How Solitary Confinement Works


What Are the Arguments For and Against Solitary Confinement?
Prisoners are escorted down a hallway in Pelican Bay prison. A study on Pelican Bay found solitary confinement caused a host of psychiatric problems like hallucinations, panic attacks, paranoia, as well as high rates of suicide. Andrew Lichtenstein/Corbis via Getty Images
Prisoners are escorted down a hallway in Pelican Bay prison. A study on Pelican Bay found solitary confinement caused a host of psychiatric problems like hallucinations, panic attacks, paranoia, as well as high rates of suicide. Andrew Lichtenstein/Corbis via Getty Images

There are various pros and cons to using solitary confinement. Those in favor of the practice mainly cite its importance regarding the protection and safety of inmates, prison staff and the general public. An inmate who is a child molester, or who has killed gang members, may be at high risk of being injured or killed by fellow prisoners; being placed in segregation can provide him protection. Or a prisoner who has attacked her fellow inmates and staff may be placed in lockdown to protect these people.

Solitary confinement also presumably makes it more difficult for a prisoner to escape, providing an added layer of security for the public from high-risk offenders. Additionally, some proponents argue prison staff needs the disciplinary option of solitary confinement to aid with unruly inmates. And others note sometimes it's simply necessary to manage cell space [sources: Connect Us, Manson].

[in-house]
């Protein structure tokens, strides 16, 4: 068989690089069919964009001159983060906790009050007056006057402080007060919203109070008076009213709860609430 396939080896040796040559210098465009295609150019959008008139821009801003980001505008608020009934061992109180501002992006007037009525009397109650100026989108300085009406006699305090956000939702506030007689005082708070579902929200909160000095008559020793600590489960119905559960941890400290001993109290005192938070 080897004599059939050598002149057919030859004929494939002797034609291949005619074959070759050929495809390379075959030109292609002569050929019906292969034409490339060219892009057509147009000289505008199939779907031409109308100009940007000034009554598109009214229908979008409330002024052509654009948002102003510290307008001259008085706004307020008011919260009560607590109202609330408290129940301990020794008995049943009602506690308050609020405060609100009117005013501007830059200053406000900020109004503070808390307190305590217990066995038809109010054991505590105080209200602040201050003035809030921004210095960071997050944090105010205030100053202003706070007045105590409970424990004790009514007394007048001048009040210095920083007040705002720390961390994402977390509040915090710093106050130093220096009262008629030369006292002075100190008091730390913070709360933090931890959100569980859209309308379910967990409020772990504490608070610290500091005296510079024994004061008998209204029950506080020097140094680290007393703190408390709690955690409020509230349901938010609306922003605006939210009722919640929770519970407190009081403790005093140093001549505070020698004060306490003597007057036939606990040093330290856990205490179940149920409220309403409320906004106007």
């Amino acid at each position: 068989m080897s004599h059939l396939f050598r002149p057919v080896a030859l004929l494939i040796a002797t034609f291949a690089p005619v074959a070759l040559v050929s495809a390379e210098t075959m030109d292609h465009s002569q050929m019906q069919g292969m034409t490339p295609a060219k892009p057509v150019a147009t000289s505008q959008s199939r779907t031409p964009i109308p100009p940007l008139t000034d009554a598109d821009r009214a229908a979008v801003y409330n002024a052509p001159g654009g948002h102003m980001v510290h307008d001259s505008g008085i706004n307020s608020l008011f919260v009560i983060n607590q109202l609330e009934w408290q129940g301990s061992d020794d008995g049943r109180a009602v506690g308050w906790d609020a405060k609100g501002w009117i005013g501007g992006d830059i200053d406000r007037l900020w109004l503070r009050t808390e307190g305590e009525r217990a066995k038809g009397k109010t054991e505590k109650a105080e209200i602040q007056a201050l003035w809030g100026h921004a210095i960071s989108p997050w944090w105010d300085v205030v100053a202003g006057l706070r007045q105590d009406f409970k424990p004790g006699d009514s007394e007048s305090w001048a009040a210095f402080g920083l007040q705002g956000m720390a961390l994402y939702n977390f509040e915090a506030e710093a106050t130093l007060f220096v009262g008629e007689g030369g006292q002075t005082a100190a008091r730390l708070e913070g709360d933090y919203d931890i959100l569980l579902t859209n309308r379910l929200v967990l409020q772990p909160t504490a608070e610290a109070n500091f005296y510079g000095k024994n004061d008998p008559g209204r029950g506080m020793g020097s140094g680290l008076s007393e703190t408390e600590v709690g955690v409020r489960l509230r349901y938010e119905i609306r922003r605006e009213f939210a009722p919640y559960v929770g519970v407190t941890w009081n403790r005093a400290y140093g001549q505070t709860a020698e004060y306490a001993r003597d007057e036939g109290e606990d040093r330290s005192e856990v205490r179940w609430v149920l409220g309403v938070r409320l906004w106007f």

Placing someone in isolation isn't necessarily a terrible practice, experts say. But it must be employed sparingly and only for very short periods of time. The United Nations, for one, says no one should be held in segregation for more than 15 days.

A study on prisoners held in solitary confinement at Pelican Bay prison in California found that people held in lockdown for long periods of time often suffer from a myriad of mental health issues, including depression, apathy, hallucinations, panic attacks, paranoia and hypersensitivity to external stimuli. They also may develop difficulties with thinking, concentration and memory; become angry and violent; have trouble sleeping or have nightmares; and suffer from dizziness, heart palpitations and perspiring hands. These symptoms may remain long after the person is released or put back in the general prison population [sources: Moore, Breslow, The Guardian, Penal Reform].

Numerous studies show that prisoners held in solitary confinement have higher rates of self-mutilation and suicide than those in traditional cells. In a 1999 to 2004 study of California's prison system, for example, nearly half of all inmate suicides were committed by those in segregation. And an analysis of nearly 250,000 New York City prisoner medical records from 2010 to 2013 showed 53.3 percent of inmates held in lockdown committed acts of self-harm and 45 percent committed acts of potentially fatal self-harm, even though this group comprised only 7.3 percent of admissions [sources: Breslow, Kaba, et al].

In addition to the psychological toll on prisoners, there's also a financial toll on taxpayers. In the federal system, it costs $78,000 per year to house one inmate in solitary confinement versus about $58,000 for a regular prisoner [sources: Johnson and Chappell, Infographic World].